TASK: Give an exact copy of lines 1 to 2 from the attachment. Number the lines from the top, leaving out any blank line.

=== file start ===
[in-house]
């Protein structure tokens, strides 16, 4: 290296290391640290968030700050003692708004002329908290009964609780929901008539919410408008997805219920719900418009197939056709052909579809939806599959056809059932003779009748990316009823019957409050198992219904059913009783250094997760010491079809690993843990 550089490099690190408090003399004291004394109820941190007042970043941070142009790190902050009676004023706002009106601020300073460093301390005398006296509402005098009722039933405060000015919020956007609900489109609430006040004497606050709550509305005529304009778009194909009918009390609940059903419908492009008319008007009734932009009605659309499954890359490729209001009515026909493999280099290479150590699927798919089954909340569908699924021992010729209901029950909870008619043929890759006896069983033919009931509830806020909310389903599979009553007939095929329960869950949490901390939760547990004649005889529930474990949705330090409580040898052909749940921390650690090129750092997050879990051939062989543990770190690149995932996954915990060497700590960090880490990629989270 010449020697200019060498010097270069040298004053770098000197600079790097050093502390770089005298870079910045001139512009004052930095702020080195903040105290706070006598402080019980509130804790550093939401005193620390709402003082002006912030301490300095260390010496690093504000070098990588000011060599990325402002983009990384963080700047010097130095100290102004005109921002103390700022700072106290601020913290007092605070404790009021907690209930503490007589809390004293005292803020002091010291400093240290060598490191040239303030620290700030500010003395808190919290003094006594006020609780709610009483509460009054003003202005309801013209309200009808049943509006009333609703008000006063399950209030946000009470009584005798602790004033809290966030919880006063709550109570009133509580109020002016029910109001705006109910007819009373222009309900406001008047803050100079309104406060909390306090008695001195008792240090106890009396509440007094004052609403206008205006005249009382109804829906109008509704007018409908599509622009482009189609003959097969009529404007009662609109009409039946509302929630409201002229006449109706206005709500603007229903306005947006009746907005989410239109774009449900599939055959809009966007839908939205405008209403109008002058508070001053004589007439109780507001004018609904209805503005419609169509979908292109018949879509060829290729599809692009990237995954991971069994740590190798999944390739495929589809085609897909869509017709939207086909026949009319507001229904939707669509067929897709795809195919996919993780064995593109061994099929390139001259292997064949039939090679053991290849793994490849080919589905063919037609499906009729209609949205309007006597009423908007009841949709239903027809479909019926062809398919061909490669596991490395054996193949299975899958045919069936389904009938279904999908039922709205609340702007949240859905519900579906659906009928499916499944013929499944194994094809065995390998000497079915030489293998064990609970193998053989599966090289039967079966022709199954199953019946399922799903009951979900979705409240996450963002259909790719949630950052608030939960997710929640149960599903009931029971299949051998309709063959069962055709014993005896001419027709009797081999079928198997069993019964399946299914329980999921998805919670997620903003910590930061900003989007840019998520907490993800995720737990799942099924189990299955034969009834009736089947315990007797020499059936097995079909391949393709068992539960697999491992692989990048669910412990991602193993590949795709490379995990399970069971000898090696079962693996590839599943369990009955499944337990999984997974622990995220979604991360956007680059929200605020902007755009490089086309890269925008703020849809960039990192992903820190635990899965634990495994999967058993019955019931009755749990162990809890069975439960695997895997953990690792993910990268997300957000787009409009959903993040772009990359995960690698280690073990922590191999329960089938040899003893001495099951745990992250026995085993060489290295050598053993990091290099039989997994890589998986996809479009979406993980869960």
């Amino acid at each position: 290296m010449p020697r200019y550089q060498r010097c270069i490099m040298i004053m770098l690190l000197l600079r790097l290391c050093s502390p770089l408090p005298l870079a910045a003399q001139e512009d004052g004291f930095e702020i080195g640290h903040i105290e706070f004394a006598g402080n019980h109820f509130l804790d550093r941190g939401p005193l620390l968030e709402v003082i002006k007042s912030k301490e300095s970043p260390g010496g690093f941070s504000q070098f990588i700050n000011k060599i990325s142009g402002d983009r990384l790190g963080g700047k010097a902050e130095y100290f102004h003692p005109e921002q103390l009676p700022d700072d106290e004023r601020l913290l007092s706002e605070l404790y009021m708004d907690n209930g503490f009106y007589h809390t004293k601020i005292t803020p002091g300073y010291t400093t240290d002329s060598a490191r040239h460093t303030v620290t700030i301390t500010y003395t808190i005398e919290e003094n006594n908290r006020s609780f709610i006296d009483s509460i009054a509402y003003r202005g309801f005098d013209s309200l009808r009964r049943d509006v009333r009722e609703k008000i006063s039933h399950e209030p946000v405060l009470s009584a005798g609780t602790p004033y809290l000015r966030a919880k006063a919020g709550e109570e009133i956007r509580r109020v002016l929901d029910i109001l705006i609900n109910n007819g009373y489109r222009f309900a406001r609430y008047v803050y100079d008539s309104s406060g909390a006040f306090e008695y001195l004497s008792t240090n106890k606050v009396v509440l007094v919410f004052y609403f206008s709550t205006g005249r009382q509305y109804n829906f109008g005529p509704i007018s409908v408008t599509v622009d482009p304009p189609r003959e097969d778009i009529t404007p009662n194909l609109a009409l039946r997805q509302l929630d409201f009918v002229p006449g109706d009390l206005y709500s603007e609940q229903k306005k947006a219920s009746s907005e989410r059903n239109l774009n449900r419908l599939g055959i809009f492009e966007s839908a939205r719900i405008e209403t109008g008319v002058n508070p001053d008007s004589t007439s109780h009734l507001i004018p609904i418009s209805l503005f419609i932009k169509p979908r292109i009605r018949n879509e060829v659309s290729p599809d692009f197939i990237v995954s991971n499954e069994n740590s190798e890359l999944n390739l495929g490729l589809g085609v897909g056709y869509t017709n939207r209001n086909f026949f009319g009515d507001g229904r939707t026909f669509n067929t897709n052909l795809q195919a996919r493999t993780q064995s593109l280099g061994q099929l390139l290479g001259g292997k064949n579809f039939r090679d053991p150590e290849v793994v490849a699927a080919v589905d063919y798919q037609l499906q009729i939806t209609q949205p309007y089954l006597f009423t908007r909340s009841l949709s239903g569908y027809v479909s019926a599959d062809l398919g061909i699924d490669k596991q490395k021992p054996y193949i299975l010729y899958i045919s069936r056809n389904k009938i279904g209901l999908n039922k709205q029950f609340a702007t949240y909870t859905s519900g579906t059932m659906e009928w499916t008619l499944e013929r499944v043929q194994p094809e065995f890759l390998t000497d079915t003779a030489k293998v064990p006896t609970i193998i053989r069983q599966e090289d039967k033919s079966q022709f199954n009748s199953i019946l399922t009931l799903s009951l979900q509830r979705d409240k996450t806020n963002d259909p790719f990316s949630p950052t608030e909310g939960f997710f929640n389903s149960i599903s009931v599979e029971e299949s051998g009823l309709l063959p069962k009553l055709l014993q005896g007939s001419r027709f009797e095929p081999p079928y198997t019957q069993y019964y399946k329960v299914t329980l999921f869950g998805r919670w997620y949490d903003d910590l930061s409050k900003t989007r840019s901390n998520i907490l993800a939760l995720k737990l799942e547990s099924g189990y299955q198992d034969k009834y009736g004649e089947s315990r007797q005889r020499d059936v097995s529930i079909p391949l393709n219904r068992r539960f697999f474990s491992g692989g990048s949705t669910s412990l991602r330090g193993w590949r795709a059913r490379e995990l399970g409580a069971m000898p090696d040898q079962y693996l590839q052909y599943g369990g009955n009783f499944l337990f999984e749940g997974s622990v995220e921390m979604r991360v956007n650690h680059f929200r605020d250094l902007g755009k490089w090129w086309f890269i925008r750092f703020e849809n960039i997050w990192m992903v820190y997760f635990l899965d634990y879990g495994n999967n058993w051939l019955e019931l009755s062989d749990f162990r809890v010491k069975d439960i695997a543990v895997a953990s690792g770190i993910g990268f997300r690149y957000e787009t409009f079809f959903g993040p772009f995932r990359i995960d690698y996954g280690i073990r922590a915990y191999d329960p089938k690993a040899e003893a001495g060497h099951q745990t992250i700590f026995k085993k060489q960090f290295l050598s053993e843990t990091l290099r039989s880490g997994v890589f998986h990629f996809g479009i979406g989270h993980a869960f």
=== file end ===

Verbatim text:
[in-house]
């Protein structure tokens, strides 16, 4: 290296290391640290968030700050003692708004002329908290009964609780929901008539919410408008997805219920719900418009197939056709052909579809939806599959056809059932003779009748990316009823019957409050198992219904059913009783250094997760010491079809690993843990 550089490099690190408090003399004291004394109820941190007042970043941070142009790190902050009676004023706002009106601020300073460093301390005398006296509402005098009722039933405060000015919020956007609900489109609430006040004497606050709550509305005529304009778009194909009918009390609940059903419908492009008319008007009734932009009605659309499954890359490729209001009515026909493999280099290479150590699927798919089954909340569908699924021992010729209901029950909870008619043929890759006896069983033919009931509830806020909310389903599979009553007939095929329960869950949490901390939760547990004649005889529930474990949705330090409580040898052909749940921390650690090129750092997050879990051939062989543990770190690149995932996954915990060497700590960090880490990629989270 010449020697200019060498010097270069040298004053770098000197600079790097050093502390770089005298870079910045001139512009004052930095702020080195903040105290706070006598402080019980509130804790550093939401005193620390709402003082002006912030301490300095260390010496690093504000070098990588000011060599990325402002983009990384963080700047010097130095100290102004005109921002103390700022700072106290601020913290007092605070404790009021907690209930503490007589809390004293005292803020002091010291400093240290060598490191040239303030620290700030500010003395808190919290003094006594006020609780709610009483509460009054003003202005309801013209309200009808049943509006009333609703008000006063399950209030946000009470009584005798602790004033809290966030919880006063709550109570009133509580109020002016029910109001705006109910007819009373222009309900406001008047803050100079309104406060909390306090008695001195008792240090106890009396509440007094004052609403206008205006005249009382109804829906109008509704007018409908599509622009482009189609003959097969009529404007009662609109009409039946509302929630409201002229006449109706206005709500603007229903306005947006009746907005989410239109774009449900599939055959809009966007839908939205405008209403109008002058508070001053004589007439109780507001004018609904209805503005419609169509979908292109018949879509060829290729599809692009990237995954991971069994740590190798999944390739495929589809085609897909869509017709939207086909026949009319507001229904939707669509067929897709795809195919996919993780064995593109061994099929390139001259292997064949039939090679053991290849793994490849080919589905063919037609499906009729209609949205309007006597009423908007009841949709239903027809479909019926062809398919061909490669596991490395054996193949299975899958045919069936389904009938279904999908039922709205609340702007949240859905519900579906659906009928499916499944013929499944194994094809065995390998000497079915030489293998064990609970193998053989599966090289039967079966022709199954199953019946399922799903009951979900979705409240996450963002259909790719949630950052608030939960997710929640149960599903009931029971299949051998309709063959069962055709014993005896001419027709009797081999079928198997069993019964399946299914329980999921998805919670997620903003910590930061900003989007840019998520907490993800995720737990799942099924189990299955034969009834009736089947315990007797020499059936097995079909391949393709068992539960697999491992692989990048669910412990991602193993590949795709490379995990399970069971000898090696079962693996590839599943369990009955499944337990999984997974622990995220979604991360956007680059929200605020902007755009490089086309890269925008703020849809960039990192992903820190635990899965634990495994999967058993019955019931009755749990162990809890069975439960695997895997953990690792993910990268997300957000787009409009959903993040772009990359995960690698280690073990922590191999329960089938040899003893001495099951745990992250026995085993060489290295050598053993990091290099039989997994890589998986996809479009979406993980869960």